The Academy’s Scientific and Technical Awards are designed to reward innovation, to showcase the most forward-looking wizards on the tech side of the movie business. But at this year’s Sci-Tech Awards on Feb. 15, AMPAS took the unprecedented step of looking back, and awarding a special Oscar to “all those who built and operated film laboratories, for over a century of service to the motion picture industry.”
Coming at the point where film is being replaced by digital – in other words, during the death throes of the medium on which Hollywood was founded – the award was an unexpectedly moving acknowledgment of a fading era. It was also, Sci-Tech committee chair Richard Edlund told TheWrap, the first “generic and symbolic” award they’d ever handed out.
The “generic and symbolic” tag meant the Academy didn’t try to compile a list of the names who would share in the honor – as Edlund admitted, it would have been impossible to accurately come up with an accurate list of the century of owners and workers at labs around the world.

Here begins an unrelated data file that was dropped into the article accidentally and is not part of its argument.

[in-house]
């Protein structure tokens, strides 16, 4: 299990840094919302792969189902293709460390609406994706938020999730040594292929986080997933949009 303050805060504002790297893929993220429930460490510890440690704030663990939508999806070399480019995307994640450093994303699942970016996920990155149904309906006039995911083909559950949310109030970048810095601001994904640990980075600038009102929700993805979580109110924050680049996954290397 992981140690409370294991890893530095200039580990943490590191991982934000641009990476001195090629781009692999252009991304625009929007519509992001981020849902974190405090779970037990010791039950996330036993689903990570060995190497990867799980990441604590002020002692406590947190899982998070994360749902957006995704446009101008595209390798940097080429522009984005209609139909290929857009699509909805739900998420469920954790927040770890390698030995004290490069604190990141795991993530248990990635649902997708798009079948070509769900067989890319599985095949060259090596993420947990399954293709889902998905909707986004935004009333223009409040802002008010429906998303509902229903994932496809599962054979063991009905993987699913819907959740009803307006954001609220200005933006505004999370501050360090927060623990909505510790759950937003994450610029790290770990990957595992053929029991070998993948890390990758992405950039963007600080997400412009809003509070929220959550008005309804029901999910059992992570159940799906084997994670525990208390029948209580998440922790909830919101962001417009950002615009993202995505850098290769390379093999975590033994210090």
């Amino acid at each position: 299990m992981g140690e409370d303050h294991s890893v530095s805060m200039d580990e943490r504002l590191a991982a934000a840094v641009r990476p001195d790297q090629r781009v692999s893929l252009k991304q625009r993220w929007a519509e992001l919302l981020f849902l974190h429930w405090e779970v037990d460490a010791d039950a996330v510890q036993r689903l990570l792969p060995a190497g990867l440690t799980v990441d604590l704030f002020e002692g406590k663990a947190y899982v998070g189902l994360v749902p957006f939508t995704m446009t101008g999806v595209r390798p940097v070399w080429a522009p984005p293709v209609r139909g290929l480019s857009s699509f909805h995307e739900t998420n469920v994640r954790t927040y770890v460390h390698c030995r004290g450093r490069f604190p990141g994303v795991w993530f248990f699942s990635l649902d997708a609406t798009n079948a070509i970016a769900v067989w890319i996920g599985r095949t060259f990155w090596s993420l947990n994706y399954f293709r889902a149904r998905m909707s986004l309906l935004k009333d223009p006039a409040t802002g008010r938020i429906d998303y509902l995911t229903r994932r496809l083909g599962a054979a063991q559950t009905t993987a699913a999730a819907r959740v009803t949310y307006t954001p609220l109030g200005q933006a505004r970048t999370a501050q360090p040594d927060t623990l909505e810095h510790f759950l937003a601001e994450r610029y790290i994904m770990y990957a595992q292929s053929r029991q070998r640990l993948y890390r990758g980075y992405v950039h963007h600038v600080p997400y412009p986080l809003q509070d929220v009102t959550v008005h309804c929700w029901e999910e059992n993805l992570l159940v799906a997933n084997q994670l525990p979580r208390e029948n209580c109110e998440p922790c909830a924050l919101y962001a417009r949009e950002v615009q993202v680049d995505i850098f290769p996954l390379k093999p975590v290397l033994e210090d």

At the ceremony, the award was accepted by director Christopher Nolan on behalf of all the “alchemists” who “turn silver and plastic into dreams,” and said the statuette would be permanently displayed at the Academy Museum of Motion Pictures.
See photos: 26 Best & Worst Moments of Oscars 2014
8. The Sound of Music
The Academy’s Oscar-week events have been the same for years: There’s an evening devoted to animation, and another to documentaries, and makeup and foreign-language symposiums and a handful of other events.
This year, though, the Academy added a new one, and it was a winner. The inaugural Oscar Concert, at UCLA’s Royce Hall, allowed the composers of the five nominated scores to put together 10-minute suites from their work, and conduct orchestral performances of the suites. (Few people who heard Steven Price’s “Gravity” suite could be disappointed when it won.)